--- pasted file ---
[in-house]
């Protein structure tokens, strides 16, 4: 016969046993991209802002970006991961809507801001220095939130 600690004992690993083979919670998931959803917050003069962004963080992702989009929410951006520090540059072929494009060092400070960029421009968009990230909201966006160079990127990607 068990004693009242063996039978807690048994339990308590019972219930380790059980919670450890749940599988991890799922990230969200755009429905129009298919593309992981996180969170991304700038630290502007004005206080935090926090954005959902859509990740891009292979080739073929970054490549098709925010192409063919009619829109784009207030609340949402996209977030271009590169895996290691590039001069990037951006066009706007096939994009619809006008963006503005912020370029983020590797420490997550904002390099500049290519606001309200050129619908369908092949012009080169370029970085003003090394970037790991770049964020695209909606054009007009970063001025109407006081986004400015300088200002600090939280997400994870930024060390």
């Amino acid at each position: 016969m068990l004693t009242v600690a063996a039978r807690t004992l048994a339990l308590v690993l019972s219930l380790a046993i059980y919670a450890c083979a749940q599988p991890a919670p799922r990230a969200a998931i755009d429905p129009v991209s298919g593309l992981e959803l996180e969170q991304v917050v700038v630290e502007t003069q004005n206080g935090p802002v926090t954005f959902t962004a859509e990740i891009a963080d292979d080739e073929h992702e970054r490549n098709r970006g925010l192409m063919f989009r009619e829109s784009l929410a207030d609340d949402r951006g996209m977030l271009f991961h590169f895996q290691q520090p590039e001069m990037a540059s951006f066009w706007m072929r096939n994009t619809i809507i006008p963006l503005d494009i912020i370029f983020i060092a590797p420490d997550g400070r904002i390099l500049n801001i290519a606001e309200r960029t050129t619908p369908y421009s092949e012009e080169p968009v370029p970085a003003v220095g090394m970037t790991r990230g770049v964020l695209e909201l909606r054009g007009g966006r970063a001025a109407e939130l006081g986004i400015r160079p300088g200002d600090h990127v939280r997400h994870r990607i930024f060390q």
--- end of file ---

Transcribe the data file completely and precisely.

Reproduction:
[in-house]
């Protein structure tokens, strides 16, 4: 016969046993991209802002970006991961809507801001220095939130 600690004992690993083979919670998931959803917050003069962004963080992702989009929410951006520090540059072929494009060092400070960029421009968009990230909201966006160079990127990607 068990004693009242063996039978807690048994339990308590019972219930380790059980919670450890749940599988991890799922990230969200755009429905129009298919593309992981996180969170991304700038630290502007004005206080935090926090954005959902859509990740891009292979080739073929970054490549098709925010192409063919009619829109784009207030609340949402996209977030271009590169895996290691590039001069990037951006066009706007096939994009619809006008963006503005912020370029983020590797420490997550904002390099500049290519606001309200050129619908369908092949012009080169370029970085003003090394970037790991770049964020695209909606054009007009970063001025109407006081986004400015300088200002600090939280997400994870930024060390």
């Amino acid at each position: 016969m068990l004693t009242v600690a063996a039978r807690t004992l048994a339990l308590v690993l019972s219930l380790a046993i059980y919670a450890c083979a749940q599988p991890a919670p799922r990230a969200a998931i755009d429905p129009v991209s298919g593309l992981e959803l996180e969170q991304v917050v700038v630290e502007t003069q004005n206080g935090p802002v926090t954005f959902t962004a859509e990740i891009a963080d292979d080739e073929h992702e970054r490549n098709r970006g925010l192409m063919f989009r009619e829109s784009l929410a207030d609340d949402r951006g996209m977030l271009f991961h590169f895996q290691q520090p590039e001069m990037a540059s951006f066009w706007m072929r096939n994009t619809i809507i006008p963006l503005d494009i912020i370029f983020i060092a590797p420490d997550g400070r904002i390099l500049n801001i290519a606001e309200r960029t050129t619908p369908y421009s092949e012009e080169p968009v370029p970085a003003v220095g090394m970037t790991r990230g770049v964020l695209e909201l909606r054009g007009g966006r970063a001025a109407e939130l006081g986004i400015r160079p300088g200002d600090h990127v939280r997400h994870r990607i930024f060390q």